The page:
Law firms are looking outside the JD Box for legal talent


Rear view of young student wearing graduation gown with graduation cap in her commencement day.We wrote a couple of weeks ago about Edelson PC choosing actor, comedian and former Daily Show correspondent Bob Wiltfong. serve as its new Director of Communication & Impact. This post resonated with readers, and it became one of most-read articles of the past week.

It’s easy to see that the Daily Show provided a tantalizing hook for the article, but it is hard to imagine how everyone was drawn to the piece by this alone. It made me think that there is something inherently interesting about non-JDs entering the legal industry. And while non-JDs have long had a role in support staffing — from admins to CFOs — Wiltfong’s job description transcended typical firm communications and struck at some core strategic competencies for a plaintiff-side firm where communications and outreach play a major role in the work itself.

It’s not clear WHY this is so fascinating. It could be that some people are excited about the expansion of this field. Others may be angry about the JD’s stranglehold over the practice. But there’s You can also find out more about the following: About it

Recently, I had a chat with Jonathan Harris, the Founder & Managing Partner of Harris St. Laurent Wechsler, and told me that there is a full time Ph.D. in Psychology at the firm. Dr. Monica DelgadoI asked him for more details on how JD came to look outside its box to find help.

Harris told us, “The idea was sparked by a conversation that I had with Paul Grand from Morvillo Abramowitz Grand many years ago.” “We were representing co-defendants in a criminal trial and our clients were (understandably), a mess. We were working on whether they should testify and they were having extraordinary trouble just wrapping their heads around what was going on, much less putting their best feet forward, and Paul said to me: ‘I see this all the time. They don’t have to hire an attorney right now. They just need someone who can help them mentally and emotionally prepare for their defense. That just struck me.”

In my own law practice, a colleague once told me the role of representing cooperating Witnesses used to give his dreams/nightmares he was an undertaker. He interpreted these dreams as a manifestation of the stress involved in guiding someone through testifying against their former colleagues and passing them over to their new life — which may or may not still involve criminal punishment. The impact was more obvious on the witnesses.

Harris said, “My core belief is that lawyers tend to overestimate JDs and clients benefit greatly from multi-disciplinary teamwork.” “If there are four people in a team, then three lawyers should be enough. I believe that lawyers overestimate the importance of legal processes in solving client problems. It’s great to have someone in the team who is not just focused on the next deposition or brief, but also focuses on other ways of solving the client’s problems, or helping the client to think about solving their problem.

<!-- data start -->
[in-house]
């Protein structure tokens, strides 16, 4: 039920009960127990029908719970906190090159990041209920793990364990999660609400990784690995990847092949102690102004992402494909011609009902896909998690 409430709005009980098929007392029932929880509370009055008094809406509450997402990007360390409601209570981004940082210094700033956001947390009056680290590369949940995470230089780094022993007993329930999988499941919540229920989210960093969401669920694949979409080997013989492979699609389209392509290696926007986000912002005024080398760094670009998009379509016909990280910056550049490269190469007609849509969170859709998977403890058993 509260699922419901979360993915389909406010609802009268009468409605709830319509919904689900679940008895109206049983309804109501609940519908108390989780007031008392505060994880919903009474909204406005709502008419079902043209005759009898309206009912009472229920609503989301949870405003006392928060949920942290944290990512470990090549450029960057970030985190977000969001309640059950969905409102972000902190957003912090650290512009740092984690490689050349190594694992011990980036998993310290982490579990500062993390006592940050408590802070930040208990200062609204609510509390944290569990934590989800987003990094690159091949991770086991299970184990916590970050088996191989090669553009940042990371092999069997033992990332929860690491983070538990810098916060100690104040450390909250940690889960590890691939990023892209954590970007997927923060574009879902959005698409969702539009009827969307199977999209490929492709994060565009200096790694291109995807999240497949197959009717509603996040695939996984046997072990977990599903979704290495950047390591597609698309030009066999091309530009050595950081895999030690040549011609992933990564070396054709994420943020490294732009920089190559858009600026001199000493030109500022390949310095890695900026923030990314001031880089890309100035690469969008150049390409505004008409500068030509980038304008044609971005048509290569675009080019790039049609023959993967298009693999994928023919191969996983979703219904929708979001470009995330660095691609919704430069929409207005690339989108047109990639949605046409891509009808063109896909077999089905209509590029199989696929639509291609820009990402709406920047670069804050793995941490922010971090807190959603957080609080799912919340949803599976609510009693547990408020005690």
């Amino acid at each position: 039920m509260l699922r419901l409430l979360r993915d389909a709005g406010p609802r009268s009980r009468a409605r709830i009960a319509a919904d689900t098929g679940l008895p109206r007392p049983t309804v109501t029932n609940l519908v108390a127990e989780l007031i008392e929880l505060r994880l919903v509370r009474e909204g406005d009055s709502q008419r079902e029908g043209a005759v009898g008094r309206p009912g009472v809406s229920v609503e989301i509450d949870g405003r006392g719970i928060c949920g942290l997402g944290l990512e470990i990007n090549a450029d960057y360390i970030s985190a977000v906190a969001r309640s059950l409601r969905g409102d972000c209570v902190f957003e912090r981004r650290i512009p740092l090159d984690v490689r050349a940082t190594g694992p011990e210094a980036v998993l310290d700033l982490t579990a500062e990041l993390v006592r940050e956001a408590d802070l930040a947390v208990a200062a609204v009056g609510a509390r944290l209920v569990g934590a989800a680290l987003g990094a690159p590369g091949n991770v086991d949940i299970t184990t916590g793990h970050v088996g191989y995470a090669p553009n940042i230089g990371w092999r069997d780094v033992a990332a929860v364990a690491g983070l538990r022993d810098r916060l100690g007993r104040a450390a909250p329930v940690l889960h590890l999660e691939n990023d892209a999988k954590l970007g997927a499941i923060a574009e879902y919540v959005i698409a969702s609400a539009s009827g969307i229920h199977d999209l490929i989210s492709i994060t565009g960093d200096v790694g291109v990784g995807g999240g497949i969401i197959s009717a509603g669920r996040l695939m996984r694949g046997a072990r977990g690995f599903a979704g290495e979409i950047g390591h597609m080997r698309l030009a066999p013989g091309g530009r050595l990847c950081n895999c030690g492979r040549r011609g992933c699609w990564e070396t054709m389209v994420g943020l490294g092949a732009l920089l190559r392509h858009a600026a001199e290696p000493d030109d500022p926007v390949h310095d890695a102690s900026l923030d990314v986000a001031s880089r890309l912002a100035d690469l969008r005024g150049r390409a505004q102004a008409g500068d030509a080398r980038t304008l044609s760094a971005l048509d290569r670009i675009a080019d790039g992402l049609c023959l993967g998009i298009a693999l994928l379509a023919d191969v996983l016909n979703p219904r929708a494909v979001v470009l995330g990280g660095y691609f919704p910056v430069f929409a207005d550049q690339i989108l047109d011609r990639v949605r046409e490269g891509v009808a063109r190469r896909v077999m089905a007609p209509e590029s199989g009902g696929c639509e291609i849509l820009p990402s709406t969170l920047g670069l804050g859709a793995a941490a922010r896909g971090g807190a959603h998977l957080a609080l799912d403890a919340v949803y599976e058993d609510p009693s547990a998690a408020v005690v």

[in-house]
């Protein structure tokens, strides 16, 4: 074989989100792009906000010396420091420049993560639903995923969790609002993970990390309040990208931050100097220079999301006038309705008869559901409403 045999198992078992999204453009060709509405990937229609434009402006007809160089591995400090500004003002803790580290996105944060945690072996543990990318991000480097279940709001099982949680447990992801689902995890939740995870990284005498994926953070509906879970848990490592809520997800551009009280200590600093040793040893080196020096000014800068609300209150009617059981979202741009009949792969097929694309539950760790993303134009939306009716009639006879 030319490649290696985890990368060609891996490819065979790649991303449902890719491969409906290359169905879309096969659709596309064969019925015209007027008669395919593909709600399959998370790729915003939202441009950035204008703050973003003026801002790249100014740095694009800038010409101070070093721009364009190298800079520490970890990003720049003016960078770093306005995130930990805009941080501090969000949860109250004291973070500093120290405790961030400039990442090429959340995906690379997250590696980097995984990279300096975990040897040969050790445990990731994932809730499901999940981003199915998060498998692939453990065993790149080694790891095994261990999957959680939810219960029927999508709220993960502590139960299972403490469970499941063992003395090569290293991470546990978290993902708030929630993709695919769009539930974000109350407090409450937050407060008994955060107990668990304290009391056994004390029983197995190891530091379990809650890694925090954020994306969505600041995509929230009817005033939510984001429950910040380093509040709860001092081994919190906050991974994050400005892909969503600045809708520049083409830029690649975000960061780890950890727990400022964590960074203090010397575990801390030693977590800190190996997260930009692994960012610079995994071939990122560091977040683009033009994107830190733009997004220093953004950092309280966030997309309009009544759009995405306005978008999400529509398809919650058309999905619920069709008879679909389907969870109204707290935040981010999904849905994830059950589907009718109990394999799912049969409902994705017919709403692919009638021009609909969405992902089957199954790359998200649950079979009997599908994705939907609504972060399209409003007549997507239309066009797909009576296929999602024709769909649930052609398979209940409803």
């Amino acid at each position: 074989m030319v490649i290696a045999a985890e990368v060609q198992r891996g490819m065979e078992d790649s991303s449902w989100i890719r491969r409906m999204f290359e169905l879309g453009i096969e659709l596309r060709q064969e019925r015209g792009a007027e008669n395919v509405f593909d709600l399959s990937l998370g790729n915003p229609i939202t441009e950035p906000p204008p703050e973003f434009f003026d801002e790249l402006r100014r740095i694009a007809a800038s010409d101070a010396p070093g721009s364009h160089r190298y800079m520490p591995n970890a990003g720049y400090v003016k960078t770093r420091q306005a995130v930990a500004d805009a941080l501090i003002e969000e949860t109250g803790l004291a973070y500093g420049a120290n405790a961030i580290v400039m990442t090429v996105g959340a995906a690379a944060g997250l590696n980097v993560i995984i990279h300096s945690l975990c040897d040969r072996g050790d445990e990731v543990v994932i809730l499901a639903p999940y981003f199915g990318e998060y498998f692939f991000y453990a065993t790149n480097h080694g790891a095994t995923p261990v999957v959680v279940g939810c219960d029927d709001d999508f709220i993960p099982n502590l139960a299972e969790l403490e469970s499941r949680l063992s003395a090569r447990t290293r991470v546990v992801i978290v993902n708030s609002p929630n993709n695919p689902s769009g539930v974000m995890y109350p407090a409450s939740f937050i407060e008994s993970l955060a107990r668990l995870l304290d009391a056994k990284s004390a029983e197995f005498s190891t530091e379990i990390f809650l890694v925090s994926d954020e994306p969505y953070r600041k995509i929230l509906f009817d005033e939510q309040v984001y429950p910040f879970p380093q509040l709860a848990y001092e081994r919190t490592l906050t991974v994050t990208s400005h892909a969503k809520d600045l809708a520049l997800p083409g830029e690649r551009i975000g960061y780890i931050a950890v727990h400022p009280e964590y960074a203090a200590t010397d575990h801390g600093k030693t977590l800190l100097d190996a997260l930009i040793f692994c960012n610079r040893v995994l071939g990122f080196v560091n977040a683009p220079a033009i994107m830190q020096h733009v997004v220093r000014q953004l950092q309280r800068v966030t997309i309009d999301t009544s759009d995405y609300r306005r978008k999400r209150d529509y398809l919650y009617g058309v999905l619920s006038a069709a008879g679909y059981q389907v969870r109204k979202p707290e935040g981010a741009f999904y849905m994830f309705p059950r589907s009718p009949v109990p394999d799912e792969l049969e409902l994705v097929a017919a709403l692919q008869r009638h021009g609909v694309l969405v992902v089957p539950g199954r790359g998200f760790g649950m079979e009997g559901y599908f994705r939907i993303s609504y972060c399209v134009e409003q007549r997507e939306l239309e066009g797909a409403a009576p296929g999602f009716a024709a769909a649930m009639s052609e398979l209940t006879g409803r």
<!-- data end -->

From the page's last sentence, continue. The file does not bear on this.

We kept referring to the Apple brand and its “thinking different” theme.

“It opens so many doors when we bring someone with a psychology background into the room – everything from Monica’s world view, to the academic literature she has read, to her life experience is different. So, on a regular basis it’s a different insight/different point of view.

Law firms do, however, hire experts from outside to consult. Different perspectives under one roof can have a different impact.

Monica (and other professionals), by being under our roof, become part of the fabric. Monica, for instance, attends all of our firm lunches and is always available to speak with us. She also attends all firm events and speaks to multiple people every day. From casual conversations to long-term collaboration on a particular matter, Monica is there for everything. So, we are able to take advantage of her expertise and skills much more than with a consultant.

The hybrid work situation is still a controversial topic, and this is why I have never adopted a remote-only model. Knowledge can’t be categorized in a bullet-point email forever. Informal conversations become formal revelations. There may not be a need to sit in an office 40 hours (or more… we’re lawyers) a week, but there’s a need to sit in the office some part of that week.

It also allows for the portfolio of an expert to naturally grow. A psychology consultant is called in to do psychology work. The JD always acts as a gatekeeper, as the lawyerly lens is what determines whether a particular issue involves psychology. The psychologist will be hampered from the start.

Harris is not the sole non-JD in the firm. He explained that there is a full-time graphic designer with a real art degree at the firm, as well as an IT specialist working on cases.

The firm won’t stop there. “I would expect that we will add more nonlawyers to our firm as it grows.”

Earlier: Daily Show Correspondent Joins Law Firm because That’s the Logical Next Step

HeadshotJoe Patrice She is a senior writer at Above the Law as well as co-hosting Think Like A Lawyer. Feel free Email Any tips, questions or comments? Follow him on Twitter If you’re interested law, politics and a healthy dose college sports news. Joe also serves as an Managing Director at RPN Executive Search.


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